EdStat: In the Five Years After Right-to-Work Reform, Union-Dues Revenue per Teacher Decreased by $316 in Wisconsin
These figures suggest that, in right-to-work states, teachers unions lost power not only in numbers, but also in terms of dollar resources.
EdStat: In the Five Years Following Right-to-Work Reform in Wisconsin, the National Education Association (NEA) Affiliate Lost Approximately 52 Percent of its Members
During the same period of time, trends in agency-shop states remained stable.
EdStat: The National Education Association is Currently Estimating Membership Losses at 300,000 Nationwide
Membership losses will result in a steep decline in revenue.
An upcoming Supreme Court decision might end the controversial practice of allowing public-sector unions to collect agency fees.
A new era of teachers union activism
High court hears oral argument in Janus v. AFSCME
Should schools act as community hall monitors?
If the Court rules against agency fees it would cause teachers unions’ membership to shrink and the unions’ political and economic wings to be clipped.
The Supreme Court announced Thursday that it will hear a case involving the agency fees that teachers and other public employees are required to pay to unions even if they choose not to join the unions.
But Blaine Amendments stand, for now
On the heels of its decision yesterday in Trinity Lutheran v. Comer, the Supreme Court today granted cert to and vacated state supreme court decisions out of Colorado and New Mexico that used Blaine Amendments to exclude religious schools from government aid programs.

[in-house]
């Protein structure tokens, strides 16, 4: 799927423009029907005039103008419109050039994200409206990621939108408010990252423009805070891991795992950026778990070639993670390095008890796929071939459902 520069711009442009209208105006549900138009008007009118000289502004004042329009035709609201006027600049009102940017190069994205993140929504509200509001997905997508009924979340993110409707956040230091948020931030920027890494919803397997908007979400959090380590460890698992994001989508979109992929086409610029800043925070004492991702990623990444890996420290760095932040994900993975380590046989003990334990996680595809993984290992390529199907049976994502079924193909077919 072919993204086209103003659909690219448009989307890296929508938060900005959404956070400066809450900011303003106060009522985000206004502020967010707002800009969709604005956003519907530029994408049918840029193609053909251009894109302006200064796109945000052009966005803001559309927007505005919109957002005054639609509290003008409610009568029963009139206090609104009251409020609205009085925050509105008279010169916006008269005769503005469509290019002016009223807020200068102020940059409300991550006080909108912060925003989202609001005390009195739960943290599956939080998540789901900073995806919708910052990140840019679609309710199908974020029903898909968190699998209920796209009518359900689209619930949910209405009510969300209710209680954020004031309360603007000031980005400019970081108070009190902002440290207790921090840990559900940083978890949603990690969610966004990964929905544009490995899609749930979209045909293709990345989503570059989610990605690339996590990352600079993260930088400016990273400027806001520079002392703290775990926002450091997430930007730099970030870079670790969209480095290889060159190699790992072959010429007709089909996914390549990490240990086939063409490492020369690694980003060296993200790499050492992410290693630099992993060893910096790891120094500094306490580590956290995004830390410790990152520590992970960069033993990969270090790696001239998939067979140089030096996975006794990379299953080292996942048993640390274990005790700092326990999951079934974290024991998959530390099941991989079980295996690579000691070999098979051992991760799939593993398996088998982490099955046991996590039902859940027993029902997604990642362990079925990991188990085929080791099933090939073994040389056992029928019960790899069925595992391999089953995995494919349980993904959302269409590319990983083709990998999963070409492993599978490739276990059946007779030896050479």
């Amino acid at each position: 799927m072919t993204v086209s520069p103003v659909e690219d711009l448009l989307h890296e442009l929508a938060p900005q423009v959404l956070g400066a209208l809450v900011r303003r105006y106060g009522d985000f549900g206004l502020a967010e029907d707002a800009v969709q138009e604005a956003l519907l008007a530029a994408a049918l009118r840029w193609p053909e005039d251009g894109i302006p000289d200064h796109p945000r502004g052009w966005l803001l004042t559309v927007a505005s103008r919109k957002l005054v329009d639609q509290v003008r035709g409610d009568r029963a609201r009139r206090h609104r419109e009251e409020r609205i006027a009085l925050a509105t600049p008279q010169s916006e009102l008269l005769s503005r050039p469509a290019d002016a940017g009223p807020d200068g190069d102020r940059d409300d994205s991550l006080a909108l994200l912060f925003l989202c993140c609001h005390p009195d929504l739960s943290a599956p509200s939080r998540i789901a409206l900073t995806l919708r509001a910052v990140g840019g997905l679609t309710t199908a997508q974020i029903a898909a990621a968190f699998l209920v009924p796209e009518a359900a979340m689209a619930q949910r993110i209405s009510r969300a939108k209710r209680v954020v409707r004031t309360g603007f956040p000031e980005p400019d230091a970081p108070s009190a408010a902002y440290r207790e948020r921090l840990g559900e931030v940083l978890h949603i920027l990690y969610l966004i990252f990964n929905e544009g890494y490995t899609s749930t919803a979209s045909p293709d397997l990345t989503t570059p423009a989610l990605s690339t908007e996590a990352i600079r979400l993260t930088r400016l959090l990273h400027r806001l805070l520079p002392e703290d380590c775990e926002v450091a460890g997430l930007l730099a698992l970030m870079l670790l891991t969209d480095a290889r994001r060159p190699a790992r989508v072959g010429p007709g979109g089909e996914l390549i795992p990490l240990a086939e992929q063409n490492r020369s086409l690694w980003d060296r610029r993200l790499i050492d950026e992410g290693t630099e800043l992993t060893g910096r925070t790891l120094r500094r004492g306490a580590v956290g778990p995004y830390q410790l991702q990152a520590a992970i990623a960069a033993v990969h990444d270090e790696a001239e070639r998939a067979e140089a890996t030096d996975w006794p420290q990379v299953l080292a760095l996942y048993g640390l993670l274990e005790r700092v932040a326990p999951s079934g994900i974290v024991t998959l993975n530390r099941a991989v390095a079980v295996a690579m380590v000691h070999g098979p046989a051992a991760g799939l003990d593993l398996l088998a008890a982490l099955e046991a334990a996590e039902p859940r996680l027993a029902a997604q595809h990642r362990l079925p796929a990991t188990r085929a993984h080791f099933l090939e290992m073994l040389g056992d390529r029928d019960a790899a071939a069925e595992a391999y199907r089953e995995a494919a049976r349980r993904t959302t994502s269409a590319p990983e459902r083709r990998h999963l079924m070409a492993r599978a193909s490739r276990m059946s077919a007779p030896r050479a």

The Supreme Court closed out its Spring 2017 term this morning by announcing its opinion in a case with potential implications for private school choice.
In the News: What Monday’s SCOTUS Ruling in Trinity Lutheran Preschool Case Could Mean for School Vouchers
The Supreme Court will hand down its final rulings of the term today, including the Trinity Lutheran case.
Looking behind the hype on sexual assault enforcement
Debating Antonin Scalia’s record on race and education
In his 30 years on the Supreme Court, Justice Antonin Scalia wrote surprisingly few opinions in education cases, and even when he did, he seldom mentioned education.
Justice Antonin Scalia was a staunch proponent of “originalism” in constitutional jurisprudence, an approach to deciding cases based on constitutional text as it was originally understood by its authors.
If the four Supreme Court justices who sided with Friedrichs vote to hear Mark Janus’s case, and if Neil Gorsuch votes according to expectations, agency fees could be dead by the end of the court’s next term.
Florida courts uphold tax credits
Arizona Supreme Court Justice Clint Bolick has been poring over Neil Gorsuch’s opinions as a federal judge to learn how he might approach the steady stream of education cases that inevitably make their way before the Supreme Court.
A Common-Sense Approach to Education Issues
With Justice Antonin Scalia’s unexpected passing, we can’t help but ask what will happen with Friedrichs v. California Teachers Association, which appeared headed to a 5-4 split.
These teachers, moreover, support similar choices for other parents and oppose agency fees currently imposed on many.
In an op-ed in the Wall Street Journal, Shep Melnick analyzes a “Dear Colleague” letter about school funding sent out by the Education Department’s Office for Civil Rights.
Last Friday’s 6-3 decision by the Washington Supreme Court that declared unconstitutional a charter school law is an existential threat to the parental choice movement.